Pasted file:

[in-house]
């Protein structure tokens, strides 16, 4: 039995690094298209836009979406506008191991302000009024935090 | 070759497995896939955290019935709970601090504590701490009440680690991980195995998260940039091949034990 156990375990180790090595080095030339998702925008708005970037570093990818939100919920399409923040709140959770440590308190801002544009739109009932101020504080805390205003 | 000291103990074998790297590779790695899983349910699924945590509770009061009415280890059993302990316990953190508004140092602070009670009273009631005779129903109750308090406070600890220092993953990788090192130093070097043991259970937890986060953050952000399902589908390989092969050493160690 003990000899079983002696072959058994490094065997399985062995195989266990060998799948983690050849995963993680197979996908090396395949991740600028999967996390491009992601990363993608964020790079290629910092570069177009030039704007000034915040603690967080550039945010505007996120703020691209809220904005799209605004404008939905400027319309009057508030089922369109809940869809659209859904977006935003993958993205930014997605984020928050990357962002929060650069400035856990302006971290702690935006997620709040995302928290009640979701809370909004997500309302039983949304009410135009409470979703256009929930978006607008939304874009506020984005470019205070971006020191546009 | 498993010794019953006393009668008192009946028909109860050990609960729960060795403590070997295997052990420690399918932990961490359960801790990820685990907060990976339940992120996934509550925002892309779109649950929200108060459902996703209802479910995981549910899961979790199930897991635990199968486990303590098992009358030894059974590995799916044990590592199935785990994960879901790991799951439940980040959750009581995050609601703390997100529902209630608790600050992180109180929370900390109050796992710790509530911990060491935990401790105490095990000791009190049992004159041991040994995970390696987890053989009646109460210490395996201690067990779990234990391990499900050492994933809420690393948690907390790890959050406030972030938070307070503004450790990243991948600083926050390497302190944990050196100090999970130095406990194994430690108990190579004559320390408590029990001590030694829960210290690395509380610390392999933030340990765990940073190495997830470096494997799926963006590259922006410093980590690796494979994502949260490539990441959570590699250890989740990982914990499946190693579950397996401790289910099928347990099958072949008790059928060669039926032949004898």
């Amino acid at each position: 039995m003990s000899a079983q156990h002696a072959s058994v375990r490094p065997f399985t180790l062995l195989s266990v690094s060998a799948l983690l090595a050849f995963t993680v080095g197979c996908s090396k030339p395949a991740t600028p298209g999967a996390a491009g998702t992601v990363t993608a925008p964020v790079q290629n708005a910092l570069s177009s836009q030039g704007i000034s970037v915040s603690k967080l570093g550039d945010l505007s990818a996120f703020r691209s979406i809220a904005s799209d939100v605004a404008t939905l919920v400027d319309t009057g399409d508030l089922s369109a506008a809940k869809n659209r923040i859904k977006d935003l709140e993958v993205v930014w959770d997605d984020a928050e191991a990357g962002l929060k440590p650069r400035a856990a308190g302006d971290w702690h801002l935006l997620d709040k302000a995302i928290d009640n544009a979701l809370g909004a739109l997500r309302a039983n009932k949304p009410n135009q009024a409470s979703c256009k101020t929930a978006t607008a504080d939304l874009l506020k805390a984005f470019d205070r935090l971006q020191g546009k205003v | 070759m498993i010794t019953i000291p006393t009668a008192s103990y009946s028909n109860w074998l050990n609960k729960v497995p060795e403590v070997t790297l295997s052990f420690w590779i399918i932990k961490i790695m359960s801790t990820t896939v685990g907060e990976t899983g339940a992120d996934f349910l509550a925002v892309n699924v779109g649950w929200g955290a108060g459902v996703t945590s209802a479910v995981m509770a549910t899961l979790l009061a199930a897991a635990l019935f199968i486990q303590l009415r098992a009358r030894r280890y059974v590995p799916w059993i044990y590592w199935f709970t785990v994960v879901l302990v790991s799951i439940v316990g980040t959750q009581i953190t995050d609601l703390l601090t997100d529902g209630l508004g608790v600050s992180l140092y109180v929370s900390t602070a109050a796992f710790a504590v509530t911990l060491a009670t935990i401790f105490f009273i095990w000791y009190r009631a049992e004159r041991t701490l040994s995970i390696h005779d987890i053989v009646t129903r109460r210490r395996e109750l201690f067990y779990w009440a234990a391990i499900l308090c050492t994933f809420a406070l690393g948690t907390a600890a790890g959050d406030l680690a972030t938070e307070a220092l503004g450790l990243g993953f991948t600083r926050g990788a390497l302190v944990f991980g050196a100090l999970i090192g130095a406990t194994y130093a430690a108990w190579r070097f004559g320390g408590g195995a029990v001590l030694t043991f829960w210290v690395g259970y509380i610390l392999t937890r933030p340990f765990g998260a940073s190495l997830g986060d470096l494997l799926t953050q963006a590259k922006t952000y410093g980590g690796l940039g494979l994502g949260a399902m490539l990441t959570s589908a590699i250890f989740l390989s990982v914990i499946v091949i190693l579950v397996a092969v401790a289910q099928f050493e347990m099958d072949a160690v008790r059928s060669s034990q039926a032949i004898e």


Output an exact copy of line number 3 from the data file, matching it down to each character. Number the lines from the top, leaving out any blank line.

């Amino acid at each position: 039995m003990s000899a079983q156990h002696a072959s058994v375990r490094p065997f399985t180790l062995l195989s266990v690094s060998a799948l983690l090595a050849f995963t993680v080095g197979c996908s090396k030339p395949a991740t600028p298209g999967a996390a491009g998702t992601v990363t993608a925008p964020v790079q290629n708005a910092l570069s177009s836009q030039g704007i000034s970037v915040s603690k967080l570093g550039d945010l505007s990818a996120f703020r691209s979406i809220a904005s799209d939100v605004a404008t939905l919920v400027d319309t009057g399409d508030l089922s369109a506008a809940k869809n659209r923040i859904k977006d935003l709140e993958v993205v930014w959770d997605d984020a928050e191991a990357g962002l929060k440590p650069r400035a856990a308190g302006d971290w702690h801002l935006l997620d709040k302000a995302i928290d009640n544009a979701l809370g909004a739109l997500r309302a039983n009932k949304p009410n135009q009024a409470s979703c256009k101020t929930a978006t607008a504080d939304l874009l506020k805390a984005f470019d205070r935090l971006q020191g546009k205003v | 070759m498993i010794t019953i000291p006393t009668a008192s103990y009946s028909n109860w074998l050990n609960k729960v497995p060795e403590v070997t790297l295997s052990f420690w590779i399918i932990k961490i790695m359960s801790t990820t896939v685990g907060e990976t899983g339940a992120d996934f349910l509550a925002v892309n699924v779109g649950w929200g955290a108060g459902v996703t945590s209802a479910v995981m509770a549910t899961l979790l009061a199930a897991a635990l019935f199968i486990q303590l009415r098992a009358r030894r280890y059974v590995p799916w059993i044990y590592w199935f709970t785990v994960v879901l302990v790991s799951i439940v316990g980040t959750q009581i953190t995050d609601l703390l601090t997100d529902g209630l508004g608790v600050s992180l140092y109180v929370s900390t602070a109050a796992f710790a504590v509530t911990l060491a009670t935990i401790f105490f009273i095990w000791y009190r009631a049992e004159r041991t701490l040994s995970i390696h005779d987890i053989v009646t129903r109460r210490r395996e109750l201690f067990y779990w009440a234990a391990i499900l308090c050492t994933f809420a406070l690393g948690t907390a600890a790890g959050d406030l680690a972030t938070e307070a220092l503004g450790l990243g993953f991948t600083r926050g990788a390497l302190v944990f991980g050196a100090l999970i090192g130095a406990t194994y130093a430690a108990w190579r070097f004559g320390g408590g195995a029990v001590l030694t043991f829960w210290v690395g259970y509380i610390l392999t937890r933030p340990f765990g998260a940073s190495l997830g986060d470096l494997l799926t953050q963006a590259k922006t952000y410093g980590g690796l940039g494979l994502g949260a399902m490539l990441t959570s589908a590699i250890f989740l390989s990982v914990i499946v091949i190693l579950v397996a092969v401790a289910q099928f050493e347990m099958d072949a160690v008790r059928s060669s034990q039926a032949i004898e």